W. A. Weber (1985) adopted the name Teloxys Moquin-Tandon for the group of “glandular” taxa and transferred several species of “glandular” Chenopodium to Teloxys. The latter was published simultaneously with Roubieva, and thus, if only these two generic names are considered, Weber’s choice should stand. However, the generic name Dysphania predates both Teloxys and Roubieva, and “...[I]f Teloxys, Orthosporum, and Dysphania are amalgamated then the oldest name Dysphania should be adopted” (P. G. Wilson 1987).
Voroschilov, V. N. 1942. Obzor vidov Chenopodium L. iz sektsii Ambrina (Spach) Hook. fil. [Revision of the species of Chenopodium L. of the sect. Ambrina (Spach) Hook. fil.]. Bot. Zhurn. (Moscow & Leningrad) 27(3/4): 33–47.
Key to the Sections and Subsections of Dysphania
|1||Seeds vertical||Dysphania sect. Orthospora|
|1||Seeds mostly horizontal (sometimes vertical in sect. Adenois)||> 2|
|2||Flowers in dense glomerules arranged in spicate or paniculate inflorescences||Dysphania sect. Adenois|
|2||Flowers solitary or in few-flowered glomerules arranged in lax cymose inflorescences [6b. Dysphania sect. Botryoides]||> 3|
|3||Leaf blades linear, narrowly lanceolate, or narrowly oblanceolate, margins unlobed; terminal branches of inflorescence usually bristle-tipped||6b.Dysphania subsect. Teloxys|
|3||Leaf blades lanceolate to ovate or elliptic, margins lyrate-sinuate or pinnatifid (rarely unlobed); terminal branches of inflorescence usually ending in glomerules||> 4|
|4||Perianth segments not tuberculate||6b.Dysphania subsect. Botrys|
|4||Perianth segments often with single subterminal tubercle.||6b.Dysphania subsect. Incisa|
Key to the Species of Dysphania
|1||Seeds vertical||> 2|
|1||Seeds mostly horizontal (vertical in D. chilensis, sometimes vertical in D. ambrosioides and D. anthelmintica)||> 5|
|2||Perianth urceolate, perianth segments connate almost to top, enclosing fruit; leaf blades with margins deeply pinnatifid to pinnatisect||Dysphania multifida|
|2||Perianth segments connate well below middle, hardly enclosing fruit; leaf blades with margins coarsely sinuate-dentate with obtuse lobes [6c. Dysphania sect. Orthospora]||> 3|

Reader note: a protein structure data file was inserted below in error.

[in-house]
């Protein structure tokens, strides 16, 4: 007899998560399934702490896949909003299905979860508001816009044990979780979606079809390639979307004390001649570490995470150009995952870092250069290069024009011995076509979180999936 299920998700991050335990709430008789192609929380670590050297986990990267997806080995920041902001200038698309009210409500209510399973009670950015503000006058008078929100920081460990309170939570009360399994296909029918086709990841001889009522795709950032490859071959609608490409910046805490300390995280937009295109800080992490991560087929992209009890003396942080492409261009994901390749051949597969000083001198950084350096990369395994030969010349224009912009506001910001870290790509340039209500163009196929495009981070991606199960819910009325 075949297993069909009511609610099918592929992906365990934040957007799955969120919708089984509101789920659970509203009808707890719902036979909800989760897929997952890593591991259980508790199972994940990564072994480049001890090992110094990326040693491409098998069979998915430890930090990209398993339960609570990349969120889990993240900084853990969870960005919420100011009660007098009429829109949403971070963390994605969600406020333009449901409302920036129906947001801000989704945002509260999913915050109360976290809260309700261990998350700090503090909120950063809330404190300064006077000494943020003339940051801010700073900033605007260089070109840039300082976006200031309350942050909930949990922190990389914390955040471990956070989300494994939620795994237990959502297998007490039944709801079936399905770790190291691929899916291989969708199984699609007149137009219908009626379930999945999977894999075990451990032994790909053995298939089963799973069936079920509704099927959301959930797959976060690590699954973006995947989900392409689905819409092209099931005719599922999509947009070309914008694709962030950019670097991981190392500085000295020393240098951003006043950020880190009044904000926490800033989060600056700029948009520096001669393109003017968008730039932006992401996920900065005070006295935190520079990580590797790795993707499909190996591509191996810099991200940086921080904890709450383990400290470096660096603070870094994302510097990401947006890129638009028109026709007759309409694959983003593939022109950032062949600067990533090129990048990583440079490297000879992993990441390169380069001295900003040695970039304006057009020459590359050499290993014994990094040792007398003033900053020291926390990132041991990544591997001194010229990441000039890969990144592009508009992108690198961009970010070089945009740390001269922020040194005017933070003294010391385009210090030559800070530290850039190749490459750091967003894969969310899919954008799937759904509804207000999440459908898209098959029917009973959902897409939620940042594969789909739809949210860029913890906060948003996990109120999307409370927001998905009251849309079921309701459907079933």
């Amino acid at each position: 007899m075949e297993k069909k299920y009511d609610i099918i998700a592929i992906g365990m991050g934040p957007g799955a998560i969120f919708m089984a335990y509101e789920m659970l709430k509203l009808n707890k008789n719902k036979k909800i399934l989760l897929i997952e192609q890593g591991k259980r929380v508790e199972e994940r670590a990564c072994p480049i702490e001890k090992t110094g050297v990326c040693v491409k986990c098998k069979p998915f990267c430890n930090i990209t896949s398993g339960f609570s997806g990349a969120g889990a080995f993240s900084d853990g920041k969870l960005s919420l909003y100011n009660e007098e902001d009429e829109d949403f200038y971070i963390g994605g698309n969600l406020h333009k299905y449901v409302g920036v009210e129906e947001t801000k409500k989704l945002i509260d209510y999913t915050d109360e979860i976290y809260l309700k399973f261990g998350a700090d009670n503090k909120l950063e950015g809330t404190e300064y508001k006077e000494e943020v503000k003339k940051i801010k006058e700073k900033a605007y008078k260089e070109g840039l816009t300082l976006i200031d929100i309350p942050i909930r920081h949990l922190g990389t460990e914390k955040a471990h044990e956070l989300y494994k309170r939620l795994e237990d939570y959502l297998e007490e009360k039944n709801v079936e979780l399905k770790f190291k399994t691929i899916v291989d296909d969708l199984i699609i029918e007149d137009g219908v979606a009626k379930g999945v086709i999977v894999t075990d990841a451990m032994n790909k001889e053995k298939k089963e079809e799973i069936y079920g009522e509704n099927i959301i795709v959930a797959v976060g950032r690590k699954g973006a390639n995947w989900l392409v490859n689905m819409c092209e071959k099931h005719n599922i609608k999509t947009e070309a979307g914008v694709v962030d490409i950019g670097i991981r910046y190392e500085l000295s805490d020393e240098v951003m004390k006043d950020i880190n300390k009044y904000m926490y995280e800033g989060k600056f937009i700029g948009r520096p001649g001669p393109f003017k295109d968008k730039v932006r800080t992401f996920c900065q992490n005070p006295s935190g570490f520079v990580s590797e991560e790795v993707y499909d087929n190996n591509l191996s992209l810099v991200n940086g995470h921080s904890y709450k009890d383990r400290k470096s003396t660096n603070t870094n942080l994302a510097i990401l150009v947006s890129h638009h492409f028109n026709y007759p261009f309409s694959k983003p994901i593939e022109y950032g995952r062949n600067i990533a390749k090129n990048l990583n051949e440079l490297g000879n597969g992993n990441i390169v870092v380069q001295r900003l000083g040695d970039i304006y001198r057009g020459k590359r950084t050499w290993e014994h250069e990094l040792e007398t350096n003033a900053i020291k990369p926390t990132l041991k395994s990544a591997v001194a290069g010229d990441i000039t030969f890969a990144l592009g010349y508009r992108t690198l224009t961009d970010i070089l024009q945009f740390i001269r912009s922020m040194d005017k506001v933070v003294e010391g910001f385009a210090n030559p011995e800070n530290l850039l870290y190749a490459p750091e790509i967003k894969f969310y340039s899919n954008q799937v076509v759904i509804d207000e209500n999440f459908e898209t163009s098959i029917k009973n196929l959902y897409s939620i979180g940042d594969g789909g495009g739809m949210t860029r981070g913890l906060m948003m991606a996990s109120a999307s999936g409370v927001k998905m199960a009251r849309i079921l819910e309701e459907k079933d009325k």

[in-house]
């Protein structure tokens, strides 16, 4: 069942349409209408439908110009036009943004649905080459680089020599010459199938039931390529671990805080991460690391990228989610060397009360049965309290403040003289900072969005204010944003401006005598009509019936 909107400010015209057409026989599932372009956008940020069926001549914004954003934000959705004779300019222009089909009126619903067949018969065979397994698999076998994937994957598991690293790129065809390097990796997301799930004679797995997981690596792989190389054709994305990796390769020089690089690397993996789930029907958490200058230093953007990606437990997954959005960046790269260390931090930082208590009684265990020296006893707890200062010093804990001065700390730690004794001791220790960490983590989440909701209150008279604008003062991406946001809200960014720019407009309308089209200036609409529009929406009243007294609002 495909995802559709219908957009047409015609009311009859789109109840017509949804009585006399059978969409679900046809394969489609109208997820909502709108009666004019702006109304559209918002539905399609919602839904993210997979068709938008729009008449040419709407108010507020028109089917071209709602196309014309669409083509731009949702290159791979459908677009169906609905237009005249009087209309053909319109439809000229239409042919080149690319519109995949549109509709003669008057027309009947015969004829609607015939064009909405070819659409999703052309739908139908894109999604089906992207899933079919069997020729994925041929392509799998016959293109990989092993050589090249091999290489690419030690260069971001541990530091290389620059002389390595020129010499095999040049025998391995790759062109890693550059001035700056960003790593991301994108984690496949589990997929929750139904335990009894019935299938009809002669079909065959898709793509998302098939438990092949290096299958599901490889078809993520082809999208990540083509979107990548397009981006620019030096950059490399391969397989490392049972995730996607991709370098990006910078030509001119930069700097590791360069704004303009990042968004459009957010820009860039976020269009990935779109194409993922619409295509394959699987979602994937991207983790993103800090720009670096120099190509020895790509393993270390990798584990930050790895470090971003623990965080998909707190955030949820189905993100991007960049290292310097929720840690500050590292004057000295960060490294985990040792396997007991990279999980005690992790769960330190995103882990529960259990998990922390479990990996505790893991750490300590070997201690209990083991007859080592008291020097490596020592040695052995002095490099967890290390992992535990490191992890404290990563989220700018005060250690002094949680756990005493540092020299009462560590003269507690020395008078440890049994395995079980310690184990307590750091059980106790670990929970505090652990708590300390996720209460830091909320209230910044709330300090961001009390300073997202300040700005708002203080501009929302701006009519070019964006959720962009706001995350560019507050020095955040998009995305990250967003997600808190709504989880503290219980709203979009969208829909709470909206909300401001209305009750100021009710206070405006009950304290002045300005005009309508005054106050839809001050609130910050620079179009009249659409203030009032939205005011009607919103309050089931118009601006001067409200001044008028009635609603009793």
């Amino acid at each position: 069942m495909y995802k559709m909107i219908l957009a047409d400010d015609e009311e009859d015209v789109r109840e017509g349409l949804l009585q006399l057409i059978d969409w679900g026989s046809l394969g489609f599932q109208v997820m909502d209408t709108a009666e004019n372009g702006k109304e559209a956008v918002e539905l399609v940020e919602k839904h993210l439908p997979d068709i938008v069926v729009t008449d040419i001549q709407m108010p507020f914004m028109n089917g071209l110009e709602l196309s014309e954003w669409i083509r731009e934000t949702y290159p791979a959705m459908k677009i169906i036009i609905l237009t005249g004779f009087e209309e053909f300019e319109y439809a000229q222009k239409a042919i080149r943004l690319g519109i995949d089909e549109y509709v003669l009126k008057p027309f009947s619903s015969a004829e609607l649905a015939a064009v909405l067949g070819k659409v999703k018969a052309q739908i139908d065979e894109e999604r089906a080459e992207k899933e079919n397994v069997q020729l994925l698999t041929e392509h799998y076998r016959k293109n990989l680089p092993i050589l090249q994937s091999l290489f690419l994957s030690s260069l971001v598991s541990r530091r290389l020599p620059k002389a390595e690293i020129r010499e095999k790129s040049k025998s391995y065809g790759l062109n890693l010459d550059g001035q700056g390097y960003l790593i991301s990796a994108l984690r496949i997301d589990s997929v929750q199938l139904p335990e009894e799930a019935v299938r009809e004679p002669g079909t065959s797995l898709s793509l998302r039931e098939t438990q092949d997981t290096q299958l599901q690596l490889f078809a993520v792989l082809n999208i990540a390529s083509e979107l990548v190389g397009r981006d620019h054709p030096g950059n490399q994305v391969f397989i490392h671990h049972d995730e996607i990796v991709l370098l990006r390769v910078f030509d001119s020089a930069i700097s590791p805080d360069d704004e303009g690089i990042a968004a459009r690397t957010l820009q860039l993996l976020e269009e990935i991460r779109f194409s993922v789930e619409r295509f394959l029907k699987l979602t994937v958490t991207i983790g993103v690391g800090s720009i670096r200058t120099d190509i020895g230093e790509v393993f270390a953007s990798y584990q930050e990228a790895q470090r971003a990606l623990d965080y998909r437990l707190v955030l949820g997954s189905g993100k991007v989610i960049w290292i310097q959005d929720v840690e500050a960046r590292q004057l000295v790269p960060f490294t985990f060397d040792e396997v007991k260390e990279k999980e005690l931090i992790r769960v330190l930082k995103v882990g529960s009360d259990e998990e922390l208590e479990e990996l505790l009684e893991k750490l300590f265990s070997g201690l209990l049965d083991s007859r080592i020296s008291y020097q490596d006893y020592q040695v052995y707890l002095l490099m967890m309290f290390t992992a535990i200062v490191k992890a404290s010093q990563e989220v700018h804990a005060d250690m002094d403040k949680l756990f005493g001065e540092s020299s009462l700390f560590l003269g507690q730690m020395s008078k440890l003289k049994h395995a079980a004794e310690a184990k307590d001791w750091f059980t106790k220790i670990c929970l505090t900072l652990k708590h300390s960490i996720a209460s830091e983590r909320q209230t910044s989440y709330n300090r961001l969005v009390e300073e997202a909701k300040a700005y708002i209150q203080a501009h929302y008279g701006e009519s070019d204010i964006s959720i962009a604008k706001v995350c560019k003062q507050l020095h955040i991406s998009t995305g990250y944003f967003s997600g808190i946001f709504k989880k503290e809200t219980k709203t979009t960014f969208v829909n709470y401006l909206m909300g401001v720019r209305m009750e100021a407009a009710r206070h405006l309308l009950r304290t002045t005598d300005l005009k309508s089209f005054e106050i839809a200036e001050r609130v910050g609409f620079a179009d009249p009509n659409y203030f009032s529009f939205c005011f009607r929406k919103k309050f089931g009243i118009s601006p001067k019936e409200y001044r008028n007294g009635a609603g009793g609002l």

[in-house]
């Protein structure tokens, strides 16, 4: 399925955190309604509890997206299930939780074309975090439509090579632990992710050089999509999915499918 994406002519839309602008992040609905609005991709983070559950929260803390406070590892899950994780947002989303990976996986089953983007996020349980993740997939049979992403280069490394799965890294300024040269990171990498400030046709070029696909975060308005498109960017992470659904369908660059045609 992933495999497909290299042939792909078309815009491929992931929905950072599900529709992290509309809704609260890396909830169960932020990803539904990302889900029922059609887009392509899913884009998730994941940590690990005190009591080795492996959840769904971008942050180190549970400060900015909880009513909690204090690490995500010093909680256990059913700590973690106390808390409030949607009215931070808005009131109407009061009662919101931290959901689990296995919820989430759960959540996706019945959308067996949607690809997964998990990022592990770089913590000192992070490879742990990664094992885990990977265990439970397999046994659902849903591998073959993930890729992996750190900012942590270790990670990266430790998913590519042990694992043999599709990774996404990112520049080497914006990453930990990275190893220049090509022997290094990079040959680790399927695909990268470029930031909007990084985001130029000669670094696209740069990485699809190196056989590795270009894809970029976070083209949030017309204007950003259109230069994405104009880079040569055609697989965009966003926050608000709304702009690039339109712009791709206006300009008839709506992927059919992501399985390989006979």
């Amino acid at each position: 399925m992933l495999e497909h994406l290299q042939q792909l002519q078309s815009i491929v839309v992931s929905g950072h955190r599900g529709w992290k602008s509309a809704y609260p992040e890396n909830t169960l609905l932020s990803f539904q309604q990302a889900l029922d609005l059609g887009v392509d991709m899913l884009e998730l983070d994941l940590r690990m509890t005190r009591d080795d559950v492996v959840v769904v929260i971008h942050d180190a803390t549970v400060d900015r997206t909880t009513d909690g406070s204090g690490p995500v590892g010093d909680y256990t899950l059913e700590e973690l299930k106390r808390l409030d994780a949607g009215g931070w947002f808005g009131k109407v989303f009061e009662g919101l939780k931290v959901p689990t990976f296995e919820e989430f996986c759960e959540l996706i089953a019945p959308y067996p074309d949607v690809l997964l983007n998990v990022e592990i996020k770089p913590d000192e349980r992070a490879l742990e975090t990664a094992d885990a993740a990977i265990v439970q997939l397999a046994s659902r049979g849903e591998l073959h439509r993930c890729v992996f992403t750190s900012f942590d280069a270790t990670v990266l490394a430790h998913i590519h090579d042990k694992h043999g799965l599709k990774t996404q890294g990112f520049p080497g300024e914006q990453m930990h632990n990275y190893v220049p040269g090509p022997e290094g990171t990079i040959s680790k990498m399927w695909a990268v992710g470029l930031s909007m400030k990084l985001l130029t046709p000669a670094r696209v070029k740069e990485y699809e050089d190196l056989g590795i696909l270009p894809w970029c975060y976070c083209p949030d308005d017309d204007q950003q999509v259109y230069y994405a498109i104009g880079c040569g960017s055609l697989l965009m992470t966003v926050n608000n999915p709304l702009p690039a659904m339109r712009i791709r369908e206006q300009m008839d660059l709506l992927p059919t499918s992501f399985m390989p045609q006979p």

|3||Perianth segments rounded abaxially||Dysphania pumilio|
|3||Perianth segments keeled or crested||> 4|
|4||Perianth segments keeled, not crested; leaf blades ovate||Dysphania carinata|
|4||Perianth segments keeled and crested; leaf blades elliptic or ovate||Dysphania cristata|
|5||Flowers in dense glomerules arranged in spikes or panicles [6a. Dysphania sect. Adenois]||> 6|
|5||Flowers solitary or in few-flowered glomerules arranged in lax cymose inflorescences [6b. Dysphania sect. Botryoides]||> 8|
|6||Inflorescences leafless (glomerules without subtending leaves throughout inflores- cence, or subtending leaves very small, shorter than glomerules)||Dysphania anthelmintica|
|6||Inflorescences foliose to top (glomerules with reduced leaflike bracts)||> 7|
|7||Leaf blades mostly ovate, oblong-lanceolate, or lanceolate, margins entire, den- tate, or laciniate, usually copiously gland-dotted but not villous||Dysphania ambrosioides|
|7||Leaf blades lanceolate, margins shallowly dentate to sinuate-pinnatifid, villous and gland-dotted||Dysphania chilensis|
|8||Leaf blades linear, narrowly lanceolate, or narrowly oblanceolate, margins unlobed; terminal branches of inflorescence usually bristle-tipped [6b.3. Dysphania subsect. Teloxys]||Dysphania aristata|
|8||Leaf blades lanceolate to ovate or elliptic, margins lyrate-sinuate or pinnatifid (rarely unlobed); terminal branches of inflorescence usually ending in glomerules||> 9|
|9||Perianth segments not tuberculate [6b.1. Dysphania subsect. Botrys]||Dysphania botrys|
|9||Perianth segments with single subterminal tubercle [6b.2 Dysphania subsect. Incisa]||Dysphania graveolens|